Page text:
Maria Cantwell discusses jobs, stumps for votes in Gilman Village

November 13, 2012

U.S. Sen. Maria Cantwell focused on the economy and education during a campaign stop at Issaquah’s Gilman Village early Nov. 2, and urged voters to return ballots by the Election Day deadline.

Maria Cantwell

Cantwell’s 26-city “Jobs for Washington” bus tour across the state stopped at the Issaquah Coffee Co. In remarks to a group of sign-toting Democrats and local dignitaries, she emphasized efforts to aid small businesses since the economy collapsed in 2008.

“In my opinion, a lot of money went to Wall Street and the five big banks, and Main Street got the short end of the stick,” she said. “Well, we worked hard to try to correct that by passing a new bill to help support community banks who would lend to small business. In fact, that program helped banks from Issaquah to Bellingham increase their lending to small businesses by as much as 24 percent.”

Cantwell said Eastside residents — and a workforce defined by Boeing engineers and Microsoft programmers — value quality education.

Read more

Maria Cantwell discusses jobs at Issaquah campaign stop

November 2, 2012

NEW — 12:30 p.m. Nov. 2, 2012

U.S. Sen. Maria Cantwell focused on the economy and education during a campaign stop at Issaquah’s Gilman Village early Friday, and urged voters to return ballots by the Tuesday deadline.

Maria Cantwell

Cantwell’s 26-city “Jobs for Washington” bus tour across the state stopped at the Issaquah Coffee Co. In remarks to a group of sign-toting supporters and local dignitaries, she emphasized efforts to aid small businesses since the economy collapsed in 2008.

“In my opinion, a lot of money went to Wall Street and the five big banks, and Main Street got the short end of the stick,” she said. “Well, we worked hard to try to correct that by passing a new bill to help support community banks who would lend to small business. In fact, that program helped banks from Issaquah to Bellingham increase their lending to small businesses by as much as 24 percent.”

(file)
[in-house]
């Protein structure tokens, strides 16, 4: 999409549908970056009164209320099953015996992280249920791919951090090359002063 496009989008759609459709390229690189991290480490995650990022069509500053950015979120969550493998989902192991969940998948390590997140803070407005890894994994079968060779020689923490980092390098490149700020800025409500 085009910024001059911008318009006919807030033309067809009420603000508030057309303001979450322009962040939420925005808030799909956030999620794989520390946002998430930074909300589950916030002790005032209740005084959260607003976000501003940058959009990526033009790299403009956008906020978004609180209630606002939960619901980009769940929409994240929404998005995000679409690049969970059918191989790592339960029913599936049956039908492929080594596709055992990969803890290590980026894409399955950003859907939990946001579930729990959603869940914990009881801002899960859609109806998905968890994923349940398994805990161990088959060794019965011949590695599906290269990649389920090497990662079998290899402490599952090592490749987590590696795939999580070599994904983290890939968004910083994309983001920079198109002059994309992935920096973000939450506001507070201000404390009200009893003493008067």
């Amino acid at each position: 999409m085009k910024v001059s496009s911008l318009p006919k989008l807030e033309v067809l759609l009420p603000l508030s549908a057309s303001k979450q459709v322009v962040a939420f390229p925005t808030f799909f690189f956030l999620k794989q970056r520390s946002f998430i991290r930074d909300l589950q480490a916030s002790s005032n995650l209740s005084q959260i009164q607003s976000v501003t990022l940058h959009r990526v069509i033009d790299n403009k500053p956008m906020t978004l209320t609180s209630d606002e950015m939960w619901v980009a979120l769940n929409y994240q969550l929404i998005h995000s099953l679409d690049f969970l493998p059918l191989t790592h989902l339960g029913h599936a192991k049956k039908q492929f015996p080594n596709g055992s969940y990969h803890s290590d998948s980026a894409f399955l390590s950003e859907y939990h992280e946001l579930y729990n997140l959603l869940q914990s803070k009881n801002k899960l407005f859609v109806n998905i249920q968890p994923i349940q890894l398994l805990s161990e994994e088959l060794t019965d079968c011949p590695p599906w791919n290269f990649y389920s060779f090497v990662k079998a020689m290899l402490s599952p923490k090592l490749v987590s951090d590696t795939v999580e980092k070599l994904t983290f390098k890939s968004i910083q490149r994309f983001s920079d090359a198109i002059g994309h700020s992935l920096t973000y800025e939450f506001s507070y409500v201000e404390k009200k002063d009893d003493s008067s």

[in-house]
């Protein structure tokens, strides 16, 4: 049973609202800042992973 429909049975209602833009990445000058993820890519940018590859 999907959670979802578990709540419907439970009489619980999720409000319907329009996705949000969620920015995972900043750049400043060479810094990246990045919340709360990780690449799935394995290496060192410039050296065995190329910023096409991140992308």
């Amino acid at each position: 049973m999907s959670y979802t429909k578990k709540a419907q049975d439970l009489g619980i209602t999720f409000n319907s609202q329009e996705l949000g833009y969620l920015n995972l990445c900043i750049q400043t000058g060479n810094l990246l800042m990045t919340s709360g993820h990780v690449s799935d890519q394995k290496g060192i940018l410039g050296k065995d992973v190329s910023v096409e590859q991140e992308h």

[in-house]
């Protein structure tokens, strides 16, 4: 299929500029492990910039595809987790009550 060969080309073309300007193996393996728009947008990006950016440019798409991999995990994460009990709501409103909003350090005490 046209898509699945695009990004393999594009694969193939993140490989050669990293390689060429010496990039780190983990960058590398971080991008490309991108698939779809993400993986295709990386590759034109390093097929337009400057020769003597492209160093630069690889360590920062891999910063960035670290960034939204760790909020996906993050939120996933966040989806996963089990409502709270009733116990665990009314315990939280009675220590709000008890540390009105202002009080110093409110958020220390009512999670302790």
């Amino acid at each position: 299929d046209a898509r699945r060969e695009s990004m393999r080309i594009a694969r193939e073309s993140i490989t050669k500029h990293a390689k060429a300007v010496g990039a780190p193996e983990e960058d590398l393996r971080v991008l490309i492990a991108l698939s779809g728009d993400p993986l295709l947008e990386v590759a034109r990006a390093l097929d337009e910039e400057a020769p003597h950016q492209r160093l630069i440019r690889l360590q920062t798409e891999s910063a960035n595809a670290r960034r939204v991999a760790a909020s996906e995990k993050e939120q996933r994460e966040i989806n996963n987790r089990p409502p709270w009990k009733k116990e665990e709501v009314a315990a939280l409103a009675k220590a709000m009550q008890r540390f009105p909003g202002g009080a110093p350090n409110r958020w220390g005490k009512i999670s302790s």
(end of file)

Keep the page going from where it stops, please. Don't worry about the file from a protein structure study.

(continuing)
Read more

Change in geography alters landscape for congressional race

October 23, 2012

Karen Porterfield

Dave Reichert

The showdown in the 8th Congressional District is far different from the most recent contests for the seat.

Incumbent Republican Dave Reichert held on amid spirited challenges from Democrats in 2006, 2008 and 2010. Redistricting last year reshaped the landscape for the district, and the 2012 race is not attracting the same kind of attention — or money — as the earlier battles.

Reichert’s opponent is Issaquah Democrat Karen Porterfield, a nonprofit professional and adjunct instructor at Seattle University.

Porterfield grew up in Seattle, in a family active in Democratic politics, and settled in Issaquah more than a decade ago. She said the expertise she gained in affordable housing development and in leadership roles at nonprofit organizations means she could offer a unique perspective in Congress.

Read more

Issaquah election results offer clues to November

September 18, 2012

King County is a hard-fought battleground in the race for governor, and the August primary election results for Jay Inslee and Rob McKenna confirm Issaquah is closely divided, too.

Only 150 votes separated McKenna from Inslee among Issaquah voters last month. In 2004, for comparison, 133 votes statewide decided the contest between Chris Gregoire and Dino Rossi.

The information comes from a detailed analysis of precinct results in the Aug. 7 election. Elsewhere on the ballot, Issaquah voters endorsed incumbents, and rejected past and present state legislators’ bids for higher office.

Read more

Former school board member enters race for Congress

January 31, 2012

Larry Ishmael, a former Issaquah School Board member and Republican challenger to U.S. Rep. Jay Inslee in 2006 and 2008, is running for Congress in the redrawn 1st Congressional District.

The independent candidate eschewed a party label for the latest run, but said voters seek a candidate unattached to the political establishment in either party.

“The reasons I ran in 2006 are the same reasons I am running today, bitter partisan politics have destroyed Congress’s ability to accomplish anything for the American people,” he said in a statement. “The only way to break the cycle of pain is to elect more independents that are willing to represent their constituents in Congress and not their political party or special interest groups.”

Ishmael faltered in the contests against the incumbent Democrat, garnering 32 percent against Inslee in 2006 and 2008 — both strong years for Democrats in Washington and nationwide. Inslee is running for governor against Republican state Attorney General Rob McKenna.

Read more

Larry Ishmael, former Issaquah School Board member, enters race for Congress

January 30, 2012

NEW — 8 a.m. Jan. 30, 2012